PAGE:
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camelneck

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  1. Unlike the other photos, the last cross in this series of photos is entirely one color: a yellowish bronze or brass This leads me to a question. When these crosses were originally issued were the grids inside each cross arm (and the grids inside the center circle) coated with a dark or blackish lacquer (like a Brunswick War Merit Cross or an Iron Cross)? Or did the gridded areas become dark overtime as a result of dirt, tarnish, etc. I always assumed that the gridded areas were blackened, but the photo of the last cross made me wonder. (Of course, someone could have cleaned this cross and removed the original black lacquer.) Just curious ....
  2. Thanks to both of you for the excellent information. I really appreciate it. The more I think about that particular auction, it might just have been listed as "original" and "not an original period piece". It was over a year ago and its hard to remember the exact words. Thanks again.
  3. Last year, I bought a Friedrich-August Cross 1st class from the Thies Auction (USA). Before I bought it, I noticed that it looked a little smaller than the normal-size 1st class F-A Cross, so I only placed a bid of $35. However, that was enough to win the cross. (BTW, it was listed as an original period piece and not a reproduction.) When I received the cross, I measured it and found it to be around 38 to 39mm wide which is the width for a 2nd class cross. (I believe most (if not all) first class crosses have a width of 44 to 45mm.) I might also add that my FA cross is non-magnetic, but I'm aware that many of these were made of blackened bronze or zinc. (My cross appears to be made of zinc or white metal.) I think it might be a private-purchase piece from the 1920's or 1930's. However, I thought I would ask for some opinions since I don't claim to be an expert on this particular award. (FWIW, the white substance on the left arm (reverse side) of the cross was residue from a sticker that has since been removed.)
  4. camelneck

    Polish Cross of Merit

    I just bought my first set of Polish Awards today when I ran across a deal that I couldn't refuse. I got this entire set of 3 crosses for 15 Euros (5 Euros for each cross). Too bad they didn't have swords.
  5. camelneck

    Floch advice

    About 8 months ago, I bought a Floch EK1 (99% sure it is a Floch) from an online auction house, East Bristol Auction (UK). I might add that the auction house didn't claim it was an original piece so I thought it might be a Floch when I bought it. (I kind of wanted a Floch for future reference and I only paid $60 so I'm not complaining.) I do have a couple of questions about Floch EK1's:: 1) When (what era) were Floch's made? I'm willing to bet that the piece I have is at the very least 40 to 50 years old maybe a lot older. 2) Somebody once told me that Floch's (or at least some of them) were private purchase pieces that were made in the 1950's and 60's. He said they were sold to soldiers and tourists who wanted cheap war souvenirs. Is there any truth to this? 3) Many militaria dealers are now selling reproductions (as reproductions) and their businesses seem to be thriving. I've seen some who sell cheap, one-piece iron cross reproductions for around $20. Others sell nicer 3-piece iron crosses for $40 - $50 and there are a few who sell very convincing reproductions for prices that range from $80 to $120. That being said, what would an "advertised Floch EK1" that is in good condition be worth? (By "advertised", I mean a Floch EK1 that is being sold as a reproduction.)
  6. Wow, Gary, did you rob a museum! :) Most of my medal bars have ribbons with a bit of dirt and a couple of them have a small stain or two. Every one of your bars look like they were put under glass in a museum as soon as they were made. Awesome collection!
  7. Hi Carol, Thanks for your understanding! I really appreciate your helpful comments. Patience is a virtue when it comes to looking for the proper medal and ribbon. David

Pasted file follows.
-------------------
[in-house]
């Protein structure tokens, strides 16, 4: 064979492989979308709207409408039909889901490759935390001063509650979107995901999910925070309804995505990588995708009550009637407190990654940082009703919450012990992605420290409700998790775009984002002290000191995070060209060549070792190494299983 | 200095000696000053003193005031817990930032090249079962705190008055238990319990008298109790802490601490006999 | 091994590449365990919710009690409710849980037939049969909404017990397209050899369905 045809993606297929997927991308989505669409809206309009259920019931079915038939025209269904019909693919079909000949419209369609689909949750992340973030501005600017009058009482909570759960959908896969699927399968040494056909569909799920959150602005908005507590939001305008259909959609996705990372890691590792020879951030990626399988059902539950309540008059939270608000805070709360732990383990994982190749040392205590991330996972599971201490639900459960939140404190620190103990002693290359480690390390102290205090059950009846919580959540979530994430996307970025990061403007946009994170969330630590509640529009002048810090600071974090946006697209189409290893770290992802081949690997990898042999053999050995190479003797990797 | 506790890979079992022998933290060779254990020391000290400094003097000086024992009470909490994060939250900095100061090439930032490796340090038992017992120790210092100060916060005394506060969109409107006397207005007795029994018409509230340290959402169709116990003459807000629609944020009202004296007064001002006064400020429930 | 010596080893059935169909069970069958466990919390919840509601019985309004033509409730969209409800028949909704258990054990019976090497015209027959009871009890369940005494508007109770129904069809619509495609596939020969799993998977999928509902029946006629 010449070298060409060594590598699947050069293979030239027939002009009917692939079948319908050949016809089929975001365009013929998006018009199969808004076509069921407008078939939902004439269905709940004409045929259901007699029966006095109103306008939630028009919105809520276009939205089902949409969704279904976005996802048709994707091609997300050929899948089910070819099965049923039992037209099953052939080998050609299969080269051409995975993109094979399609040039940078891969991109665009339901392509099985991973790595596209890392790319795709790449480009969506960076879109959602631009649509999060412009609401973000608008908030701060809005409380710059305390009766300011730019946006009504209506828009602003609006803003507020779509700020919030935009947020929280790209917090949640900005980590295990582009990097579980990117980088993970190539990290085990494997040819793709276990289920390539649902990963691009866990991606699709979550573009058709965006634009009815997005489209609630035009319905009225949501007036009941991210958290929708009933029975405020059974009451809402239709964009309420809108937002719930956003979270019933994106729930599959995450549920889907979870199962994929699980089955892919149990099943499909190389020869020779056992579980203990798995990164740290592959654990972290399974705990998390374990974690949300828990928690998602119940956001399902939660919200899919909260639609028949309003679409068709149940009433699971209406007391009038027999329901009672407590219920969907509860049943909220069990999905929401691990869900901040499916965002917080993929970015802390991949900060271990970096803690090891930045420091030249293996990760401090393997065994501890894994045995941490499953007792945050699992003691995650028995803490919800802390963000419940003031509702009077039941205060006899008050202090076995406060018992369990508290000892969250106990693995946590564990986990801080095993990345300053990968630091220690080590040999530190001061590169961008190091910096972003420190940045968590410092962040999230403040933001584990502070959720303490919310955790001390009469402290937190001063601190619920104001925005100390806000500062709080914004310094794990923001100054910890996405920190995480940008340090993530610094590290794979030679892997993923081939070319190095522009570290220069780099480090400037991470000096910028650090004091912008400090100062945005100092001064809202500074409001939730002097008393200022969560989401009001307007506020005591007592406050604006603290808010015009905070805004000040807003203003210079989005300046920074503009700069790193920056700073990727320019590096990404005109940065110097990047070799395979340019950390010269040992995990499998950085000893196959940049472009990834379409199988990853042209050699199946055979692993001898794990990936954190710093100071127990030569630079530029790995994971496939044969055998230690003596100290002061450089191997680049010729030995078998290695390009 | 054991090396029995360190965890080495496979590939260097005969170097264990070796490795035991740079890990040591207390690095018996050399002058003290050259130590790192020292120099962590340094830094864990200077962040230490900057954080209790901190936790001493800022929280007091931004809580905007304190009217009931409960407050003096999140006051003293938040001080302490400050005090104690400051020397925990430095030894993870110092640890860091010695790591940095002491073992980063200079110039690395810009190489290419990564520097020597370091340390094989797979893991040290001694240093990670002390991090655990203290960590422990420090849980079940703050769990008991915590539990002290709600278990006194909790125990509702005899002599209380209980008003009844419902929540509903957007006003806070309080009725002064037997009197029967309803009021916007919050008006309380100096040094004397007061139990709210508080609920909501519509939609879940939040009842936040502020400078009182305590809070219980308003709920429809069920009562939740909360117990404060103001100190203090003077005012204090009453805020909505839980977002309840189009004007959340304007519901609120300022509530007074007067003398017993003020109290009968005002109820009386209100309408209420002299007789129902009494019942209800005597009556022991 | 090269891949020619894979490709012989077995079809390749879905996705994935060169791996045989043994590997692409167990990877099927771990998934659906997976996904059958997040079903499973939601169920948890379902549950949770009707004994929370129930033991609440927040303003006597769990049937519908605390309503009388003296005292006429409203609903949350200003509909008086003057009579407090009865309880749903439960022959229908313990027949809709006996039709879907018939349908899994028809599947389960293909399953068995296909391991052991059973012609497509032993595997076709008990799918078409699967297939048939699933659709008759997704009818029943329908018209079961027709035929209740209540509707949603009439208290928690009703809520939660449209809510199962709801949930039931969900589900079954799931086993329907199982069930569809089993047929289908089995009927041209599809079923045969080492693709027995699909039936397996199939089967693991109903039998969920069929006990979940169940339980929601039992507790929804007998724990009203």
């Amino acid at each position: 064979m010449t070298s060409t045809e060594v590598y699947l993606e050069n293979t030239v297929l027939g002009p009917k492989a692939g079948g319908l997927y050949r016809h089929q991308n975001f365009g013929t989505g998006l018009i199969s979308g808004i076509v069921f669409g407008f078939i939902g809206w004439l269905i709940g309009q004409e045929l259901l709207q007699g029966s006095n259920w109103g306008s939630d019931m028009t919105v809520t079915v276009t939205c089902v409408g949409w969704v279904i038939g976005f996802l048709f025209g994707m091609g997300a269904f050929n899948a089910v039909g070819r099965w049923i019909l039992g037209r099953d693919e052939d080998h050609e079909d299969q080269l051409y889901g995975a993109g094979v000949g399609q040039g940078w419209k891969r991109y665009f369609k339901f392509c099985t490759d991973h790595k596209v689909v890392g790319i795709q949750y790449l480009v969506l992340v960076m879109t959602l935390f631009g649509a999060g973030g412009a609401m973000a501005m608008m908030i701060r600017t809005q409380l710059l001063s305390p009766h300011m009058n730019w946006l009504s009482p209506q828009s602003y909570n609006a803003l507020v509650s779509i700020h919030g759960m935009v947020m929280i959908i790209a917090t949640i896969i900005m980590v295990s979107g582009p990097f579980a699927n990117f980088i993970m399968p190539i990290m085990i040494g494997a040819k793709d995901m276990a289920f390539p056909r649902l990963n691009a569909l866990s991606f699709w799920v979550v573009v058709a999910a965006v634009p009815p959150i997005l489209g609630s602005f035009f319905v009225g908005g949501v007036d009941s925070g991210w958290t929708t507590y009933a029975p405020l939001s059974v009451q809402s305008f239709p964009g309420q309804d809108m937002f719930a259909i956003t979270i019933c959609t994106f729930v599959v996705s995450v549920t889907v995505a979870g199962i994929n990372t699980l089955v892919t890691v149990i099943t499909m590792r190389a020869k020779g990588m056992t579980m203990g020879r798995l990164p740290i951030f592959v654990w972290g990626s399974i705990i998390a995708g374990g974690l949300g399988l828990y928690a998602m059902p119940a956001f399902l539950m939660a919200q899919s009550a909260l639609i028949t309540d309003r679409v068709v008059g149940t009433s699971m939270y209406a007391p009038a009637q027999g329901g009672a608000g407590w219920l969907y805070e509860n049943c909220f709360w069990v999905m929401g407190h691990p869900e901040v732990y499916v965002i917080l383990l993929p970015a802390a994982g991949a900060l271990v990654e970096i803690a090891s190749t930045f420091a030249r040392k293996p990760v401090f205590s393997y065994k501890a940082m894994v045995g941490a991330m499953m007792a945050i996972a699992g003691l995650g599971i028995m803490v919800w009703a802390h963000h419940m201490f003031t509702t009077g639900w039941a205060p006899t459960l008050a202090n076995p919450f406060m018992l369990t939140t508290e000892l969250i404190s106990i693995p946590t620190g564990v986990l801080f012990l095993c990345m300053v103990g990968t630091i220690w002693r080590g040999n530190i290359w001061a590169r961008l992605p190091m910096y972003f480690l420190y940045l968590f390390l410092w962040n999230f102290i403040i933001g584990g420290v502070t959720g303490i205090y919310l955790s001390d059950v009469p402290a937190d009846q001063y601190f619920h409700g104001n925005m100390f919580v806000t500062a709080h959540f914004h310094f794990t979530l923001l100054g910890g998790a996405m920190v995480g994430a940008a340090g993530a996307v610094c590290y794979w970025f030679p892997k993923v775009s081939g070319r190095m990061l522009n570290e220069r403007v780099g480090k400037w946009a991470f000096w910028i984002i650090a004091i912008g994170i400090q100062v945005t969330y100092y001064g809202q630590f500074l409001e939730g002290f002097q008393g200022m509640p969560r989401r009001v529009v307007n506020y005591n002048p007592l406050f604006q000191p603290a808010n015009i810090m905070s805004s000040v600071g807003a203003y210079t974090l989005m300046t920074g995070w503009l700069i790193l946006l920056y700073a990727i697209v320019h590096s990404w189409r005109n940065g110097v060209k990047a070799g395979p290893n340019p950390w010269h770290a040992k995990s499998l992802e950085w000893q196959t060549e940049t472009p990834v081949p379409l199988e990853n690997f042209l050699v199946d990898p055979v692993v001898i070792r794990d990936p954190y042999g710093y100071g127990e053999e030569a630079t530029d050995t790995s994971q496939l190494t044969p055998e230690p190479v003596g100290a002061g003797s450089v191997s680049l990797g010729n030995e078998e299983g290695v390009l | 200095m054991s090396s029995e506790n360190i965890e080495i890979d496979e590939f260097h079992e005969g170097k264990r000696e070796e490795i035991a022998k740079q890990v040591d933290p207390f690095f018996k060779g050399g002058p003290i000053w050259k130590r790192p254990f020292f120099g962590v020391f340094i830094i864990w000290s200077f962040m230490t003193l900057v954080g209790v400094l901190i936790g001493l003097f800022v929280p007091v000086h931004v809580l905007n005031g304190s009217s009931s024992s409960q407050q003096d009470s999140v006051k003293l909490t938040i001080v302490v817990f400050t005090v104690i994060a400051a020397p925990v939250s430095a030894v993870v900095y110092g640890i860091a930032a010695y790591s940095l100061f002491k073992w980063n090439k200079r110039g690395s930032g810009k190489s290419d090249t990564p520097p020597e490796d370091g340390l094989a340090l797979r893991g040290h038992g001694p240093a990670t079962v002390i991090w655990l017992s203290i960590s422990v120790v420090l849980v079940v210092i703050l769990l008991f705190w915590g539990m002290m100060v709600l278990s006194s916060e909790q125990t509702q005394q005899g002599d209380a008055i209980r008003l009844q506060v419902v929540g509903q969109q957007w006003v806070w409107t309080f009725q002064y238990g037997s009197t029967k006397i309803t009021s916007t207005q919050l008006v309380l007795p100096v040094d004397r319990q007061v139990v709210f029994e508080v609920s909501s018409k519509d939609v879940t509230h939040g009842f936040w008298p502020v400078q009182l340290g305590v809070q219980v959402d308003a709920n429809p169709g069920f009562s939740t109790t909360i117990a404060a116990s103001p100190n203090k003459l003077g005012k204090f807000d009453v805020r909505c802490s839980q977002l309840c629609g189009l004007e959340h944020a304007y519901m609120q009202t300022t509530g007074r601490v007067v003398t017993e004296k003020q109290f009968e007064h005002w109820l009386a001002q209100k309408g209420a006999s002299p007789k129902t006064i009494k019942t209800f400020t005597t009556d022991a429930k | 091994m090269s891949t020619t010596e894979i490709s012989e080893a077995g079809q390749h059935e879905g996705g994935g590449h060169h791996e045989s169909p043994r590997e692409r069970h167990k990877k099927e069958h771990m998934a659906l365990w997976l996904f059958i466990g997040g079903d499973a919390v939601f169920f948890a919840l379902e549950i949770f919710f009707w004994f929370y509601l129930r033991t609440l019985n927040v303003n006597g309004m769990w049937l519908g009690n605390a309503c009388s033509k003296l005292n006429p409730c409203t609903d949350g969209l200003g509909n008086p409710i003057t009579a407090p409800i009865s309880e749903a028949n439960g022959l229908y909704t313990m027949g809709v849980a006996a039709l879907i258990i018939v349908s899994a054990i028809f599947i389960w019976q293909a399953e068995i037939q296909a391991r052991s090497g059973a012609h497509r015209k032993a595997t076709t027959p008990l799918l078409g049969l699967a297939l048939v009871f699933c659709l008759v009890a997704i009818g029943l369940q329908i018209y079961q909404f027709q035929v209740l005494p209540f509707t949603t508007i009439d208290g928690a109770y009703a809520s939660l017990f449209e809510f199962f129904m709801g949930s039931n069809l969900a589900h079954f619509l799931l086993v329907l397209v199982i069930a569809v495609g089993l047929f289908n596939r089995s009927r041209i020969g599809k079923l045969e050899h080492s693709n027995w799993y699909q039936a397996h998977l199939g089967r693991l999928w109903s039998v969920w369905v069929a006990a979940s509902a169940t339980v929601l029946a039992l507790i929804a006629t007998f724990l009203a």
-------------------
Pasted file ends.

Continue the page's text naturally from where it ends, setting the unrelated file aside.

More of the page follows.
8. Hi Carol, I now see where this exchange went sour and I will take the blame for it all. When I wrote "It is on the peacetime ribbon with rosette for Type 1 (WW1) Order of the Crown, instead of the peacetime ribbon for Type 2 (WW2) Order of the Crown", I should have never wrote the 2nd "peacetime". It was a typo that I never caught until you pointed it out. When I wrote the paragraph that contained the above sentence, I was trying to give a brief (yet totally unnecessary) explanation as to why I asked my original question. Thus when I wrote my last comment, I must admit that I was a bit miffed because It never dawned on me that such an afterthought would draw so much criticism or I would have drafted a more careful explanation. However, now that I understand your point of view, I was wrong to view your comments as a personal attack and I apologize for being so defensive. You wrote, "Some dealer practices are indeed questionable, to say the least, and one should strive to restore the award to its original condition, including matching the ribbon with the award." I totally agree with your sentiments and I believe it is our duty to try and preserve history the best we can. But on the other hand, while this sounds nice in theory, one has to remember that these awards are nearly 80 years old and I'm certain that the majority of these awards no longer come with the original ribbon that came with them during the presentation ceremony. Just because an award comes with a vintage WW1 ribbon, one has no way of knowing if this is the original ribbon that came with the award, a correct vintage replacement ribbon, an incorrect vintage replacement ribbon, a correct modern replacement ribbon, or an incorrect modern replacement ribbon. (Of course, most collectors can differentiate between a vintage replacement ribbon and a modern replacement ribbon.) So what should we do with the awards that are being sold without ribbons? Let them go forever ribbonless or try and find them a proper replacement ribbon even if we aren't sure that the replacement ribbon is the original ribbon? I've heard of crooked dealers and collectors who intentionally put non-combat ribbons on combat awards (and vice-versa) in order to sell them for a lot more money. This is especially common if the same ribbon is used for more than one award. In this particular case, they remove vintage ribbons from the cheaper awards and put them on more expensive, yet naked, awards. Thus, I think it is naive to think that just because a medal comes with a vintage ribbon this means that it is the original ribbon unless the award comes with a certificate of authenticity. As these awards continue to changed hands, this degree of uncertainty will only increase as time progresses.